Udzungwa Forest Project

Flamingo Land’s Udzungwa Forest Project (UFP) is an integrated conservation, research and education project based in Tanzania. The project is aiming to break new ground for zoo-funded conservation by bridging the typically large gap between research and conservation.

The project has a holistic approach, working not only to conserve and research threatened species, but also their habitats. Most importantly the project will also aim to train local people, improve livelihoods, and advertise the biodiversity, importance and beauty of the Udzungwa Mountains.

Forest Conservation

The major work of UFP is to provide support to conservation planning in an important forest just to the east of the Udzungwa Mountains. Magombera Forest lies about 6km from the main Udzungwa range and like all forests has importance for local communities, by supplying water, and providing natural resources such as herbal medicines and firewood. The remaining forest is also very important for biodiversity. For example over 40% of the trees are either on international red lists of threatened species or known only from the forests of East Africa. The forest also has the highest concentration of endangered Udzungwa red colobus monkeys (Procolobus gordonorum) anywhere and is an important dry season refuge for elephants of the Selous Game Reserve. Magombera is also one of two known localities of the newly described Magombera chameleon (Kinyongia magomberae), discovered by a team of scientists including Flamingo Land’s Director of Conservation Science, Dr. Andy Marshall.

Forest Monitoring

Conservation monitoring is the process of collecting scientific data on changes in conditions over time so that the health of a habitat can be assessed. This is important to ensure successful conservation of habitats, however only a very low proportion of protected areas in Africa have long-term monitoring programs. Under the supervision of Project Co-ordinator Samuel Mtoka, UFP’s Research Assistants are surveying illegal forest use such as cutting of trees, setting of fires, and hunting. “Indicators” are also monitored that represent the conservation value of the forest, including species of conservation concern such as rare monkeys and small forest antelopes. The size and species of trees in the forest is also assessed every two years as these are the structure of the forest. The results of monitoring are used as an indicator of management success, and a tool for local education.

Management Support

Lowland tropical forest such as that found in Magombera, is one of the world’s most threatened habitats. Until the late half of this century the area where Magombera is found contained extensive forest. However much of the forest was cleared for commercial agriculture, through the felling of thousands of trees and shooting several hundred elephants. The remaining forest is only around 12 square kilometres (about one quarter of its size in the 1970s) and is the last remaining forest in the northern end of a huge valley (Kilombero). The chequered past and uncertain future of Magombera forest have led UFP to assist local communities to safeguard the future of the forest through village-led patrols, developing forestoration methods, and improved communication of conservation concerns to national and regional managers. Conservatists and local communities hope that one day the forest will be granted protected status so that it’s future can be secured.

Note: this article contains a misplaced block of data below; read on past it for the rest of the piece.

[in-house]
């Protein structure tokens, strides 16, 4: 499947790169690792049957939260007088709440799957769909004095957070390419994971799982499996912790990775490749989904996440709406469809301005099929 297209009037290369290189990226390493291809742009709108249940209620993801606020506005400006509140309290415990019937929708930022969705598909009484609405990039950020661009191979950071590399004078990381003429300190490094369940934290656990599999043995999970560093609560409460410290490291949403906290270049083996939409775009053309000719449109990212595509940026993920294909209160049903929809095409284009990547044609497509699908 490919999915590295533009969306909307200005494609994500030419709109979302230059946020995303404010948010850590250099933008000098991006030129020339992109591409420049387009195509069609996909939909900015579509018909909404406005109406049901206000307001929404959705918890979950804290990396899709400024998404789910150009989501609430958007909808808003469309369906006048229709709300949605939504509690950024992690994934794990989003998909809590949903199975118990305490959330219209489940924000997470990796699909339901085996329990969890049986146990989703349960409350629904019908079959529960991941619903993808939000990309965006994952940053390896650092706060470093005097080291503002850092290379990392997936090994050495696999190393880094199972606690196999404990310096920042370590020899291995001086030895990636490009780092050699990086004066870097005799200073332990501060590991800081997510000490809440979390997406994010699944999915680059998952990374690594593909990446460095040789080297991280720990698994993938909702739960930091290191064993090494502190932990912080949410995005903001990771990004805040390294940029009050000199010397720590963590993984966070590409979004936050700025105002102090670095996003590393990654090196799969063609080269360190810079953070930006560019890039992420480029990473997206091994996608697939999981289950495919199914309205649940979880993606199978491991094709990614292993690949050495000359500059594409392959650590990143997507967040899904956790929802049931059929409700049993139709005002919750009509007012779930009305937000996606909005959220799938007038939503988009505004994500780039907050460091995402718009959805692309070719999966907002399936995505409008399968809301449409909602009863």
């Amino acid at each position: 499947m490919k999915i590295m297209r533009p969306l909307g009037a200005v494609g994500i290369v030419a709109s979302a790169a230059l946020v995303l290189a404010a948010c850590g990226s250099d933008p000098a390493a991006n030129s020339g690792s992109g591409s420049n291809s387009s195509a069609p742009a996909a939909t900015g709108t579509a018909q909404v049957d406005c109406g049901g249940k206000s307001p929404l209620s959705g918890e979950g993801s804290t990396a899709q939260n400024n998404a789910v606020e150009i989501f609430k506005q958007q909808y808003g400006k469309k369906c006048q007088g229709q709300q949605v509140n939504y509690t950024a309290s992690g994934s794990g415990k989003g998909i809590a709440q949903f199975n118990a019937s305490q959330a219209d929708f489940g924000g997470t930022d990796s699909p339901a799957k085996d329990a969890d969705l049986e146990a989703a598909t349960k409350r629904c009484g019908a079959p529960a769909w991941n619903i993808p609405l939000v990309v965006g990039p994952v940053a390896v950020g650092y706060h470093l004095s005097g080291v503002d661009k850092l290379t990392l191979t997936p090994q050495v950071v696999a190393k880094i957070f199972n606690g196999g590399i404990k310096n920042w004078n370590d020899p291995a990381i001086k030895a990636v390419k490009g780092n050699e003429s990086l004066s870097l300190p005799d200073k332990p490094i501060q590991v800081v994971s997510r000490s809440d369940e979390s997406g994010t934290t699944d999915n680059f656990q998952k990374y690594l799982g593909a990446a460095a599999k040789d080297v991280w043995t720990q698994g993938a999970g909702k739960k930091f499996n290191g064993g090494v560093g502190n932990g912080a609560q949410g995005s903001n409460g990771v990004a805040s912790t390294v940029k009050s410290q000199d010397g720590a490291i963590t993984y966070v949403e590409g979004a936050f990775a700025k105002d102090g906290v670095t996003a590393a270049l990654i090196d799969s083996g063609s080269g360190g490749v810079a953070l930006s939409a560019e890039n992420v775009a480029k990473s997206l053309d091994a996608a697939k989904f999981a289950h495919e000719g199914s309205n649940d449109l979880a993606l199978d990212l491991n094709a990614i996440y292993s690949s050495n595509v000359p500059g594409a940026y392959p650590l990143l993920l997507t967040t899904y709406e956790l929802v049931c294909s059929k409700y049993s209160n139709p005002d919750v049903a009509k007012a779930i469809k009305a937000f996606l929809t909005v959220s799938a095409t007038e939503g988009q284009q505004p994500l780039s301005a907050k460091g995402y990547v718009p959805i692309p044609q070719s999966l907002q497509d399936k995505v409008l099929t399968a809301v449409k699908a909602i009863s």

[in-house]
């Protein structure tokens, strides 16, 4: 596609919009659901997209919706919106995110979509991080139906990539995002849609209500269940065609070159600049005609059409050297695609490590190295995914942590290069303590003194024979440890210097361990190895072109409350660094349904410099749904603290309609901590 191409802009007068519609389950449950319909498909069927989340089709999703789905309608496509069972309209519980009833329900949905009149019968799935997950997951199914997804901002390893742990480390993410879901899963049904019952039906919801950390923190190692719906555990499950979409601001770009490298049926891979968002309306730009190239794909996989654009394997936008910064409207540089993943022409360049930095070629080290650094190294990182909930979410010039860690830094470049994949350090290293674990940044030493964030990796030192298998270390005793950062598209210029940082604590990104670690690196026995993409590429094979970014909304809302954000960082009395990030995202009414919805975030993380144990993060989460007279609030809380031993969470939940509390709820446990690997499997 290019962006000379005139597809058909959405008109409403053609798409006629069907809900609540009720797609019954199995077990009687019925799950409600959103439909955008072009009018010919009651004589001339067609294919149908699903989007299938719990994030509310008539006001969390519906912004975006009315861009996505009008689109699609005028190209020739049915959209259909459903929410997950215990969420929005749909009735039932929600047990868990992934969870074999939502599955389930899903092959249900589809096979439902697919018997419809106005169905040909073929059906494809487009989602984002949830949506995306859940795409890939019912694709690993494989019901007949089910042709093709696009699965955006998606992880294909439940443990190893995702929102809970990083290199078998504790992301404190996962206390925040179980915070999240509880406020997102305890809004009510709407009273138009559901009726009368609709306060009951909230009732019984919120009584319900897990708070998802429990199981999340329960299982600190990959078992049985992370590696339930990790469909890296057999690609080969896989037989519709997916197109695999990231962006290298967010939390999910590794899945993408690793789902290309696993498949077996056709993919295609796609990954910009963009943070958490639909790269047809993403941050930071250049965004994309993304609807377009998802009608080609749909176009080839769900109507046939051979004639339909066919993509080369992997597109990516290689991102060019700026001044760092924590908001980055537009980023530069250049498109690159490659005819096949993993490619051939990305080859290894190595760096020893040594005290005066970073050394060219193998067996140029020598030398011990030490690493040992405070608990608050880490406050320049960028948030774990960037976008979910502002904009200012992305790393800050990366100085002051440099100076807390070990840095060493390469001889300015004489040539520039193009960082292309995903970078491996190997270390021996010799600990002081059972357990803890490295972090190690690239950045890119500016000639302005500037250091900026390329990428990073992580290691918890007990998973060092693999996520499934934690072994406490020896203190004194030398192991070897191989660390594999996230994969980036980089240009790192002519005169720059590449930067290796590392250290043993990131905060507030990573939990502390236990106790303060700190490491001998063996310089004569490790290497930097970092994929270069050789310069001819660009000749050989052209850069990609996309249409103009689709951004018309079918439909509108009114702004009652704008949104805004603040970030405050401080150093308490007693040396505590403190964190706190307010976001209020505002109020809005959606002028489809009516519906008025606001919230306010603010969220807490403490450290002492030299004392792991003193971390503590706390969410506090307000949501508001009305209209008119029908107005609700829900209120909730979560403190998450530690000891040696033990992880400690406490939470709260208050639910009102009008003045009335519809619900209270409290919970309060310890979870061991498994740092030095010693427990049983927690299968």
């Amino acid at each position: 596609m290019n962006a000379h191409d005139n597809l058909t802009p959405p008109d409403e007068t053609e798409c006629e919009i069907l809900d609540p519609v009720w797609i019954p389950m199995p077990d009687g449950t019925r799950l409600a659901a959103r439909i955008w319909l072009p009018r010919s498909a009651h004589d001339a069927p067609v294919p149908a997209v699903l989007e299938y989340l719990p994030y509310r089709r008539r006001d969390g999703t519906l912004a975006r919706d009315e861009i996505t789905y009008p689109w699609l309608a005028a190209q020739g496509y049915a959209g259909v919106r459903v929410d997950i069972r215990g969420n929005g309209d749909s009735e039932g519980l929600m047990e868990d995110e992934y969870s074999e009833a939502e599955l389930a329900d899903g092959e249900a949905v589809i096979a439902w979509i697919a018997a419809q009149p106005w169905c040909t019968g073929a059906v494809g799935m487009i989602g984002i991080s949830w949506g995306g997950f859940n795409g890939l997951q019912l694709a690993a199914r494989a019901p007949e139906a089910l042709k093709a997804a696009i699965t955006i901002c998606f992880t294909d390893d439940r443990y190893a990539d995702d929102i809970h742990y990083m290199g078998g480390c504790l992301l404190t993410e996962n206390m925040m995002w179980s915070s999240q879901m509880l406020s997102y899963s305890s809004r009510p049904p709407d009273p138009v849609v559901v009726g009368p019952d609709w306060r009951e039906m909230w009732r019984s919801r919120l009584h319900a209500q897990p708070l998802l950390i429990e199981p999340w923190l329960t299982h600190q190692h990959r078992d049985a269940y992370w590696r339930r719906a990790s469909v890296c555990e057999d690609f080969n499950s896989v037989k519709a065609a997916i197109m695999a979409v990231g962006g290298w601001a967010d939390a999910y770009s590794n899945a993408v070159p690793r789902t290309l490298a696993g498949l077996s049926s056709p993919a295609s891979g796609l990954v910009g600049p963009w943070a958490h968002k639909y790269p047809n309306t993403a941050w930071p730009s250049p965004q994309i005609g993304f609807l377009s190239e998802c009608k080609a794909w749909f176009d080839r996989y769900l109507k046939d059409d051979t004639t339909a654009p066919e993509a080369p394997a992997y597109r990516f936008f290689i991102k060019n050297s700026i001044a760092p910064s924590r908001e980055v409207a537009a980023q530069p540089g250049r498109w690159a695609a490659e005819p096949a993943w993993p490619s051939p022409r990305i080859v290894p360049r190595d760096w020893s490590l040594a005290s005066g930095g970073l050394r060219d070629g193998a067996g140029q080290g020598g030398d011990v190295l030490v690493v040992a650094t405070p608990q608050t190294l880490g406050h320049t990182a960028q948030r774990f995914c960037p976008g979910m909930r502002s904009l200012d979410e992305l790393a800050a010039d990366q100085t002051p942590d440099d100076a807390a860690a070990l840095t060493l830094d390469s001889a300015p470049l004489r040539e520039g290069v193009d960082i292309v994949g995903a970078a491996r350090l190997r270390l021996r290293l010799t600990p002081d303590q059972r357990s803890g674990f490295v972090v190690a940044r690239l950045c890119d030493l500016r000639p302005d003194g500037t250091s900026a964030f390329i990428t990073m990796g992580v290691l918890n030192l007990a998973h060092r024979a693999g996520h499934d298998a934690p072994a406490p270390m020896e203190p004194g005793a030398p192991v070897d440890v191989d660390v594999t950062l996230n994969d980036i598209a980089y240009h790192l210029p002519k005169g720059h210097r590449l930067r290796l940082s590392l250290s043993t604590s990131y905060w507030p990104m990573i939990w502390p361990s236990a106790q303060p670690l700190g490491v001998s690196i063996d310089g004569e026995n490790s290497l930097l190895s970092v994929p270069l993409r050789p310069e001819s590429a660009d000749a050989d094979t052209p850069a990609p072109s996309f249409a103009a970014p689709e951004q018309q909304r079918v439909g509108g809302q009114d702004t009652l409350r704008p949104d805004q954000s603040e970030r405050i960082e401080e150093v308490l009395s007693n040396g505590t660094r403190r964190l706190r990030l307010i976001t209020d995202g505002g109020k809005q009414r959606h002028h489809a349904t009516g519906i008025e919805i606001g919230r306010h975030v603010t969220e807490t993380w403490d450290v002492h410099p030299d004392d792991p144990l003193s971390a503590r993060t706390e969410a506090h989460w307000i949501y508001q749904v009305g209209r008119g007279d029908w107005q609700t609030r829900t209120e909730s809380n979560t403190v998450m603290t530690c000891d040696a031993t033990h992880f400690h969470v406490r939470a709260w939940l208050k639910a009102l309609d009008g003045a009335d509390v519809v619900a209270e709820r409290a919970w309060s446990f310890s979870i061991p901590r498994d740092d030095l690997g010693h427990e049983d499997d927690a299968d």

Upon initiation of the project local village councils were asked to rank the aspects of UFP’s work in order of priority to them. Independently all five villages ranked education on the environment and conservation as the number one priority. Accordingly UFP’s Education Assistant Bruno Tewele, conducts daily lessons in several primary schools in the villages surrounding Magombera forest. Each year UFP also assists school children with tuition fees so that they can attend secondary school. Most children in Tanzania do not attend secondary school, particularly those living in remote villages, where people are very poor and where schools are few. Each year these children send letters and essays to Flamingo Land that describe their studies and their lives. Education of local people will remain a number one priority for UFP.


Alongside routine forest monitoring, research projects under UFP are aiming to improve scientific knowledge of the region’s forests, animals and people, that will help improve forest conservation. Tanzanian Research Assistants and Flamingo Land zoo keeper Holly Garson are together researching the dietary needs of the two species of colobus monkey resident to Magombera forest. The Udzungwa red colobus and Angolan black and white colobus live together in the same social groups, and so our research is aiming to understand how these species divide their resources. Our primate research also extends to the critically endangered kipunji monkey (Rungwecebus kipunji) discovered new to science in 2004 and one of the world’s rarest primates. The reason for its restricted range is a mystery, and so our surveys are aiming to determine the role of habitat. PhD student Julia Latham from the University of York is also investigating the implications of conservation for local people. Without the support of the indigenous community, conservation efforts are unlikely to succeed.